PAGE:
…he himself went up, not openly but as it were in secret.
There was a popular tradition in Jesus’ day that the Messiah would simply appear supernaturally or come out of a hidden place suddenly, mysteriously. For many, Jesus did not pass this test. After all, they knew him when.
In a culture without surnames, the place of origin was a means of personal identification. “Jesus son of Joseph” or “Jesus of Nazareth,” or “Joseph of Arimathea” were typical identifiers. Understandably, the crowd examined Jesus on an earthly level. And since they could trace Jesus’ human origins, he was disqualified from messianic status.
Even so, Jesus cried out in the temple in irony, “You both know me and know where I am from; and I have not come of myself, but he who sent me is true, whom you do not know.
You think you know me and my origin, Jesus said. And while there is a sense in which that is true, he came from Nazareth, in a far more importance sense they do not. They did not recognize the Messiah, the one who came from God and knows him with profound intimacy.
Truth be told, Jesus has never been easy to recognize. At his birth in a stable, few recognized him. Throughout his public ministry, on the cross, at his resurrection, on the road to Emmaus, few recognized him.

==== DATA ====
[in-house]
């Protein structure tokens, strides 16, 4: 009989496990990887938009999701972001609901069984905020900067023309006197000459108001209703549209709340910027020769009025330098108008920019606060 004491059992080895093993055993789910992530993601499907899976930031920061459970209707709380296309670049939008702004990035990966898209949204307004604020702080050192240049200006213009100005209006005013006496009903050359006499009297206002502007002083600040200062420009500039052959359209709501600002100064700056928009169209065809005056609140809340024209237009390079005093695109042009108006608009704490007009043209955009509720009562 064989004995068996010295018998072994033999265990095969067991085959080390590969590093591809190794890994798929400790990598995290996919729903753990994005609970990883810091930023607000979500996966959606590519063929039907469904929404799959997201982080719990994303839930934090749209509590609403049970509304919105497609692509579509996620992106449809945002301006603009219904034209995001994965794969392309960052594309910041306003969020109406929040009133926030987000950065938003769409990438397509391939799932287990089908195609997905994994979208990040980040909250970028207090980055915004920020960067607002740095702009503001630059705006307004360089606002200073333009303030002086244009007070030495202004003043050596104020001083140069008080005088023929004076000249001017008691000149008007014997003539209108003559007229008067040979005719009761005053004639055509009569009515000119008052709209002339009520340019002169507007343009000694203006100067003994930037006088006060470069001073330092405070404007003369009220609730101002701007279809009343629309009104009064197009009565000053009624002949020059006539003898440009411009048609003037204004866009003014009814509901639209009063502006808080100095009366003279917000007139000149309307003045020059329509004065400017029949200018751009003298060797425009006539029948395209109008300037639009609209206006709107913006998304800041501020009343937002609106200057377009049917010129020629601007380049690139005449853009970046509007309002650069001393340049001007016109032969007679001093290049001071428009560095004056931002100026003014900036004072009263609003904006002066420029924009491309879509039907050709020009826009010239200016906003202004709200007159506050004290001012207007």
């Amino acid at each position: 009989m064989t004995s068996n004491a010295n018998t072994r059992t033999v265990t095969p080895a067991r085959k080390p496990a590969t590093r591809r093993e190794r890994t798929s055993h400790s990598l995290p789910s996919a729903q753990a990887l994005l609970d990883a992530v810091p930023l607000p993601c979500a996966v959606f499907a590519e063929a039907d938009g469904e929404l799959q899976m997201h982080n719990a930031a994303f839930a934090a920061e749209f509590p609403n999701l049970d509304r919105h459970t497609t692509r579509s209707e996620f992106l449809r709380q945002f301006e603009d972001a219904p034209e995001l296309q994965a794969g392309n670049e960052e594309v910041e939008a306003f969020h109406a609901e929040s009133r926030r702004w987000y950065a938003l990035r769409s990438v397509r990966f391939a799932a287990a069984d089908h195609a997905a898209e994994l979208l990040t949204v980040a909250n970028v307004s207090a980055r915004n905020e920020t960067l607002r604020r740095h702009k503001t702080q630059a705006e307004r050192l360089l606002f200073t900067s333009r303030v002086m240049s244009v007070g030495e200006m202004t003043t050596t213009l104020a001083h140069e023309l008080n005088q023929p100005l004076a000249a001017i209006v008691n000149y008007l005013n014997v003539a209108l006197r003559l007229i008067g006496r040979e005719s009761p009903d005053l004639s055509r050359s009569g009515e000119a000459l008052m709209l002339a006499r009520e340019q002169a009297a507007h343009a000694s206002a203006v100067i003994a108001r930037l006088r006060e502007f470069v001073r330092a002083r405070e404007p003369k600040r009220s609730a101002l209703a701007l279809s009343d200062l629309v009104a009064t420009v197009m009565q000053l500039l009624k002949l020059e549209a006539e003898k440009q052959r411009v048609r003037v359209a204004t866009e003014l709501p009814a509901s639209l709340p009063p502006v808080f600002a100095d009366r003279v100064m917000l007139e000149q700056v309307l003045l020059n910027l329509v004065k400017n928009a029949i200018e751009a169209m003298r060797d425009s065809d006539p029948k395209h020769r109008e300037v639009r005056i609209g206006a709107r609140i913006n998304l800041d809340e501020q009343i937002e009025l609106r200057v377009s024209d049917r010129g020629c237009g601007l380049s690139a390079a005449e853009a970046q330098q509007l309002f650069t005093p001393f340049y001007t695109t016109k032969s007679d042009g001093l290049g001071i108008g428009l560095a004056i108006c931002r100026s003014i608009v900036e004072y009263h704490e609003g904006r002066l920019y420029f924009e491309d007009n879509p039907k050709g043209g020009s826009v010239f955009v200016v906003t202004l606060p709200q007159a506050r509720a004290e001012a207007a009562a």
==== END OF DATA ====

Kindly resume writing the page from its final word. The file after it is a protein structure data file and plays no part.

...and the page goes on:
How then are we to recognize the Messiah? Today’s Psalm 34 gives us a clue. “The Lord is close to the brokenhearted, and those who are crushed in spirit he saves.” And our best example of this spirit of brokenness is Jesus himself. “On the night he was betrayed, he took bread…broke it and said, ‘This is my body, which is broken for you.’” (1Cor11:23)
During this Lenten season the Church has urged us to make our journey in that same spirit of brokenness in order to prepare for Good Friday and Resurrection Sunday. Are we prepared to recognize the Messiah who comes to us “not openly, but as it were secretly” – such as in a piece of broken bread or in a cup of wine?
Deacon Manuel Valencia is on the staff at Mater Dolorosa Passionist Retreat Center, Sierra Madre, California.